Prevalence and incidence of cognitive impairment in an elder Portuguese population (65-85 years old)

BMC Geriatr. 2020 Nov 16;20(1):470. doi: 10.1186/s12877-020-01863-7.


Background: The increase in average life expectancy increases the risk of illness and frailty in the elderly, especially in the cognitive arena. This study has the objective to estimate the prevalence and incidence of cognitive impairment, in a representative sample of 65 to 85 years old followed for a mean period of 6-years.

Methods: Subjects aged 65-85 years (n = 586) were screened at baseline (1999-2004) to estimate the prevalence of cognitive impairment using the Mini-Mental State Examination. A total of 287 individuals with a normal MMSE at baseline were reassessed after 6.2 mean years (± 4.30 years) to evaluate the incidence of cognitive impairment, defined as scoring below the age and education-adjusted MMSE cut-off points adapted for the Portuguese population. We did not exclude Dementia.

Results: The baseline prevalence of cognitive impairment was 15.5% (95% CI: 12.7-18.7). Higher in women (18.9%; 95% CI: 14.9-23.3), that in men (10.4%; 95% CI: 6.7-15.1). Increased with age and was highest for participants without any schooling. The overall incidence rate was 26.97 per 1000 person-years; higher in women (33.8 per 1000 person-years) than in men (18.0 per 1000 person-years). Higher for the oldest participants and those with no schooling. Taking the standard European population, we estimated a prevalence of 16.5% and an incidence of 34.4 per 1000 person-years.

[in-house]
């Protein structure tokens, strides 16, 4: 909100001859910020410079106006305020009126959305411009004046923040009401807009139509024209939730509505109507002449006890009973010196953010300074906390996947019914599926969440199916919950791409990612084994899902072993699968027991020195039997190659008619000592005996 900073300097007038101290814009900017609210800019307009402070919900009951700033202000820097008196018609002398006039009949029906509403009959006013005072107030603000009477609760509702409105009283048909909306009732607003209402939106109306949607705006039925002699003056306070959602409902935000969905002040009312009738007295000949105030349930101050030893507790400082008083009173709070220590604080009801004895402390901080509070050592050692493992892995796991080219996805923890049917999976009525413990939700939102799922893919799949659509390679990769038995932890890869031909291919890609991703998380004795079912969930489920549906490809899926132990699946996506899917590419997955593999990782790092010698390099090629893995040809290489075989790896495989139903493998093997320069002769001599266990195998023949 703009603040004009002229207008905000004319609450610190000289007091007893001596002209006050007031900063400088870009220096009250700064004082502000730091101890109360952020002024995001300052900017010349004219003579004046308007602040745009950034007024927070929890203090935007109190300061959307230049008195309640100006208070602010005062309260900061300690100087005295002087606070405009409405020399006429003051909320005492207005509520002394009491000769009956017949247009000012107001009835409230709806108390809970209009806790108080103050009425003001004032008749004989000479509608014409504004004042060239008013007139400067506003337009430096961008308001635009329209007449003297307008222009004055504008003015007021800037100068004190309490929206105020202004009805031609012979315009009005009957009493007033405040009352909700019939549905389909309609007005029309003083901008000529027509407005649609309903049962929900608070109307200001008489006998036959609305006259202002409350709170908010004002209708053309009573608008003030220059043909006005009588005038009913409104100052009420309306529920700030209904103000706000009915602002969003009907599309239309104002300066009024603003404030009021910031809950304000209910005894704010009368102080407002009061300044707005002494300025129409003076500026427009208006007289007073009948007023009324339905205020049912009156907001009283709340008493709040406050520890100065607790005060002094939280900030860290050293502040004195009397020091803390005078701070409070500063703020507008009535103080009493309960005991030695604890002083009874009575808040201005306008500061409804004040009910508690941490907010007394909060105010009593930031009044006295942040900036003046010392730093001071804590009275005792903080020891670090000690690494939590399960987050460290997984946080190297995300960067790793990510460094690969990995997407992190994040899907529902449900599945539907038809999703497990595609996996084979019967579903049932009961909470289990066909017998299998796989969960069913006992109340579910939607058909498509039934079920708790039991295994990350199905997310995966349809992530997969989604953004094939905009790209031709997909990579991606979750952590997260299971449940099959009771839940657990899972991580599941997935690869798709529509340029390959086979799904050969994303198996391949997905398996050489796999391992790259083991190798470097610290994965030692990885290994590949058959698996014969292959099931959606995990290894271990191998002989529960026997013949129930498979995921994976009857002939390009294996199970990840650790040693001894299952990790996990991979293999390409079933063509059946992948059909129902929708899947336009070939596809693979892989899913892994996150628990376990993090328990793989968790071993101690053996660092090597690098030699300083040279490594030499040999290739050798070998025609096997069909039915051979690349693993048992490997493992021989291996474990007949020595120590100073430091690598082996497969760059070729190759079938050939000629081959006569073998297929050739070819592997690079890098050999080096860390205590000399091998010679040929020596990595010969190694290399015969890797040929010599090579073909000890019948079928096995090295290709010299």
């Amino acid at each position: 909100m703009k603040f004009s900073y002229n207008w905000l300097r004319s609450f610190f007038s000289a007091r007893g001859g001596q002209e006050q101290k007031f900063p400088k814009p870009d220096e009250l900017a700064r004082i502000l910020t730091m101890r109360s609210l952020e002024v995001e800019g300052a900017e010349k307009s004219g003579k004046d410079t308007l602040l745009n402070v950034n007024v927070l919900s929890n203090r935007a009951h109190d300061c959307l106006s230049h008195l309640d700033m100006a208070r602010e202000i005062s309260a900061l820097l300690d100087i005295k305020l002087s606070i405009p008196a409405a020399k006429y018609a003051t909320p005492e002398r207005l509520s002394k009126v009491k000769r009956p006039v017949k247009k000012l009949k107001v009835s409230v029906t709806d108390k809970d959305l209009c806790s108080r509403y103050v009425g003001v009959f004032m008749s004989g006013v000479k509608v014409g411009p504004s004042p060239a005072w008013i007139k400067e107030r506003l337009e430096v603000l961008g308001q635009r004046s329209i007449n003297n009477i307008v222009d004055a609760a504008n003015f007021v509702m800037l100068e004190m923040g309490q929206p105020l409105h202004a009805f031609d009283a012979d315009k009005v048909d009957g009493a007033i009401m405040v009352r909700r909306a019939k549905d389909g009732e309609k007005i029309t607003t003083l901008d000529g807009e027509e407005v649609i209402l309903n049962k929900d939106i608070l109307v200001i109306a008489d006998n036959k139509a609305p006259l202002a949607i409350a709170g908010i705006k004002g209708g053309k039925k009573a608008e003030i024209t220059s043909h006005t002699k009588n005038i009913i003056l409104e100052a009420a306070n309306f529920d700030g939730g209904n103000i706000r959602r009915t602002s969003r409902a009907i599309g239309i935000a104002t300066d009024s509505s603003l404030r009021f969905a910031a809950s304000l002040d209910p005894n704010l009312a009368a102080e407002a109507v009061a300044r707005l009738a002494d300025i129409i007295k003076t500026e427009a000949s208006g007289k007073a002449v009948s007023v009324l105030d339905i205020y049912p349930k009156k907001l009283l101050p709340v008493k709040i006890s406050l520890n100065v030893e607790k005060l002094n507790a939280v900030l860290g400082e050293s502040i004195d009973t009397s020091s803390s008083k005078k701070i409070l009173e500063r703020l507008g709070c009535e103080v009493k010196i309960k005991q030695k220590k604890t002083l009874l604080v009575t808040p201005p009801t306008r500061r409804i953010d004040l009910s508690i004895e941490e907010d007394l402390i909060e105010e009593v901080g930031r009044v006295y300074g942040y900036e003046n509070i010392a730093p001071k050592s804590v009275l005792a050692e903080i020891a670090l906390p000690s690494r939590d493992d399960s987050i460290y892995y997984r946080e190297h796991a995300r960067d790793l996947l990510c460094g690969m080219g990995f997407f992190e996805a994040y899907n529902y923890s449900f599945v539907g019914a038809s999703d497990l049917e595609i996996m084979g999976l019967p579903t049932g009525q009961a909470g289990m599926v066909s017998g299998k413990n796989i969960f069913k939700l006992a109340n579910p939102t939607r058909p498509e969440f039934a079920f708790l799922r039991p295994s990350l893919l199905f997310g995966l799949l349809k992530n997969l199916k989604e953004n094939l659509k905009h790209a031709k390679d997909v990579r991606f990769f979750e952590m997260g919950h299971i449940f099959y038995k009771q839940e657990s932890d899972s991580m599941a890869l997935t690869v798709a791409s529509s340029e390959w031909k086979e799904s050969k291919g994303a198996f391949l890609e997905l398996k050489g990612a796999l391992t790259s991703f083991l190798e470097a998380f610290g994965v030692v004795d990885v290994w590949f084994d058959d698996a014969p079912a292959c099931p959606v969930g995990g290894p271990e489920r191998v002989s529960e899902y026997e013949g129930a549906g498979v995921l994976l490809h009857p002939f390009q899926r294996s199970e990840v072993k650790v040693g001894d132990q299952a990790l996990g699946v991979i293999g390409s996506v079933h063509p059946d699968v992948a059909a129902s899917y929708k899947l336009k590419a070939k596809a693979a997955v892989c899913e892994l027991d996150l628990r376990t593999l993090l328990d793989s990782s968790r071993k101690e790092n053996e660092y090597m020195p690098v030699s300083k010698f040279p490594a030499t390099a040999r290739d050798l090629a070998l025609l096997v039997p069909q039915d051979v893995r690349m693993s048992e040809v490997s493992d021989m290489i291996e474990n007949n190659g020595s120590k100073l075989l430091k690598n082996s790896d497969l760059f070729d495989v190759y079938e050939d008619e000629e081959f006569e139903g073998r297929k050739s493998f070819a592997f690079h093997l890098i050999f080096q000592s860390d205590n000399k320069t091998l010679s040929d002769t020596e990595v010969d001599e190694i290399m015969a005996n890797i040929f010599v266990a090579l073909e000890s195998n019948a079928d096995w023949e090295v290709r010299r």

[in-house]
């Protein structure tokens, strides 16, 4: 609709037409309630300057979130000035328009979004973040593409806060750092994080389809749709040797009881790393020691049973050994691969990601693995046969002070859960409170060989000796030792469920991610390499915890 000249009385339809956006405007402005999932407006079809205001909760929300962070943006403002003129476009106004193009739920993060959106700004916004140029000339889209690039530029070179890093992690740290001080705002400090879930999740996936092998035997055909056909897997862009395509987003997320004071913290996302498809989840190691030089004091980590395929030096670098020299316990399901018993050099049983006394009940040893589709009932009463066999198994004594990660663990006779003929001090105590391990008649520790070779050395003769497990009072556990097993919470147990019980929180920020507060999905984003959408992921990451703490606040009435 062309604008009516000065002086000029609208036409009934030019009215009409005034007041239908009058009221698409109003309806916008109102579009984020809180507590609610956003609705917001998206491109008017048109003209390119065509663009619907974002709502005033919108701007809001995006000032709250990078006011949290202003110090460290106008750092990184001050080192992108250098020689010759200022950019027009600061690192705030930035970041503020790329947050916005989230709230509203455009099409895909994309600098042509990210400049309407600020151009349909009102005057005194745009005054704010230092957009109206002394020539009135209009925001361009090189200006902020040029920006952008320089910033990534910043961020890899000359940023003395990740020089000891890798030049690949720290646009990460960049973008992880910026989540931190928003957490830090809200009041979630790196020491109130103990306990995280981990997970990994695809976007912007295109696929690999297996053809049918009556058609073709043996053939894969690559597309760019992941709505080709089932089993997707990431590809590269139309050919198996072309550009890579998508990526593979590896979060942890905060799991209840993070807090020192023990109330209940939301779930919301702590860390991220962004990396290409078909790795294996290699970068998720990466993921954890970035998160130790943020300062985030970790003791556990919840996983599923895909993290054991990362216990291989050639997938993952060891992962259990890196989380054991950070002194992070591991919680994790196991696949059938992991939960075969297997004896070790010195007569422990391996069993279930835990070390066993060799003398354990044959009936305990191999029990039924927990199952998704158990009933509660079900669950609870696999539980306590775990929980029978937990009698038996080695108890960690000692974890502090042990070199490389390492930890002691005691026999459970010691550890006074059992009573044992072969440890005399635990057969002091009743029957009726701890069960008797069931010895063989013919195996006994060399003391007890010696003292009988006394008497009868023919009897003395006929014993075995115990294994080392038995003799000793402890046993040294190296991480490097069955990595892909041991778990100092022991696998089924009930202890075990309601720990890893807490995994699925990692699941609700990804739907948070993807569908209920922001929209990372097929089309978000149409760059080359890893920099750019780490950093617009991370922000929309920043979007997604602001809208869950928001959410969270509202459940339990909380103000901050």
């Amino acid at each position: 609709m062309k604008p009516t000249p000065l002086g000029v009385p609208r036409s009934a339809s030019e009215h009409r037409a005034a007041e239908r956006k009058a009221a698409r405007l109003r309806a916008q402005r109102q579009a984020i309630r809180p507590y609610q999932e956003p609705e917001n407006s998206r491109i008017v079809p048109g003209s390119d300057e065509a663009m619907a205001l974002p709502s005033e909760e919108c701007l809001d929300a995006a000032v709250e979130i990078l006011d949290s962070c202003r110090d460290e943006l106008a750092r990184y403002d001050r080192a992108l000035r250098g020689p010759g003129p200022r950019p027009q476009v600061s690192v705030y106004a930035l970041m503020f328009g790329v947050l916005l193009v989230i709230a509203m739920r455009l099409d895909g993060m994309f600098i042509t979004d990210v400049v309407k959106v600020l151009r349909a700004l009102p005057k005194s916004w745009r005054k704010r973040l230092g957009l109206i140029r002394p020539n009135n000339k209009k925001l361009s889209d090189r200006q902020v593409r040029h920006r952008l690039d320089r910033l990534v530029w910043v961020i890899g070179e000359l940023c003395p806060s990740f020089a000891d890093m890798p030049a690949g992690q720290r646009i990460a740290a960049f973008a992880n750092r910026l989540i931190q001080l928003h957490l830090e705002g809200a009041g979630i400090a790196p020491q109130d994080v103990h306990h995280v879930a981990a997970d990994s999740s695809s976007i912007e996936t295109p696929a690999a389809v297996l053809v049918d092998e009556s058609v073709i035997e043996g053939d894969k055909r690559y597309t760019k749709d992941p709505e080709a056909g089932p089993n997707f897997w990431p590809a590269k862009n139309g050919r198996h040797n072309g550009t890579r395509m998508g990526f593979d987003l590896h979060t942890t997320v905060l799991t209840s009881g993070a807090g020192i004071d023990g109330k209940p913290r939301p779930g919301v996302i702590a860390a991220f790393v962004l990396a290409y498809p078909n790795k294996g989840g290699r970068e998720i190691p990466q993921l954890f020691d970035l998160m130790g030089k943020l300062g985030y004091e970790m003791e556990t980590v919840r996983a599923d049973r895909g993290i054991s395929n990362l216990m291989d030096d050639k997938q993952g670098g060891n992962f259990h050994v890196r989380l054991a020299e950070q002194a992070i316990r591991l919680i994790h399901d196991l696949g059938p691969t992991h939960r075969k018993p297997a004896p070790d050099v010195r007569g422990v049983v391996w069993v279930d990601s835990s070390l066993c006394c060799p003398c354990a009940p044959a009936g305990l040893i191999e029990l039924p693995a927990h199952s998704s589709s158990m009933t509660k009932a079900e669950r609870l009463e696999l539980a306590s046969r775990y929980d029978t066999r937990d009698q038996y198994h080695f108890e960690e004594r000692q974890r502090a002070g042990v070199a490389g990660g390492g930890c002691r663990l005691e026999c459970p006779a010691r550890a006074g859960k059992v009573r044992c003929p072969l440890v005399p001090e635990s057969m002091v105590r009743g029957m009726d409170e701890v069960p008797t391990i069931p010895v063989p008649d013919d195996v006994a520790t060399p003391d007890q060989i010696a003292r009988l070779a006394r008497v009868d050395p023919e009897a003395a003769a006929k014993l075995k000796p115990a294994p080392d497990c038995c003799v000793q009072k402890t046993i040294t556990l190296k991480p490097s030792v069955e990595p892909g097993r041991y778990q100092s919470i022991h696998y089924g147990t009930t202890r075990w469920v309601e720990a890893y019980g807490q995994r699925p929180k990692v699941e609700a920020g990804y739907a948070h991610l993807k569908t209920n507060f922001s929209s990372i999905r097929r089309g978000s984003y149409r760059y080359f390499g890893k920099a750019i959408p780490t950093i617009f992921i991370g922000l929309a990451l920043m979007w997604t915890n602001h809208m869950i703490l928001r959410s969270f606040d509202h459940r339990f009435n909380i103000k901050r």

Conclusion: The prevalence of cognitive impairment in Portugal is within the estimated interval for the European population, and the incidence is lower than for the majority of the European countries. Women, senior and elders without education have a higher risk of cognitive impairment. In our sample, neither employment nor marital status has a significant effect on cognitive impairment.

Keywords: Cognitive impairment; EPIPorto; Incidence; Population-based cohort; Prevalence.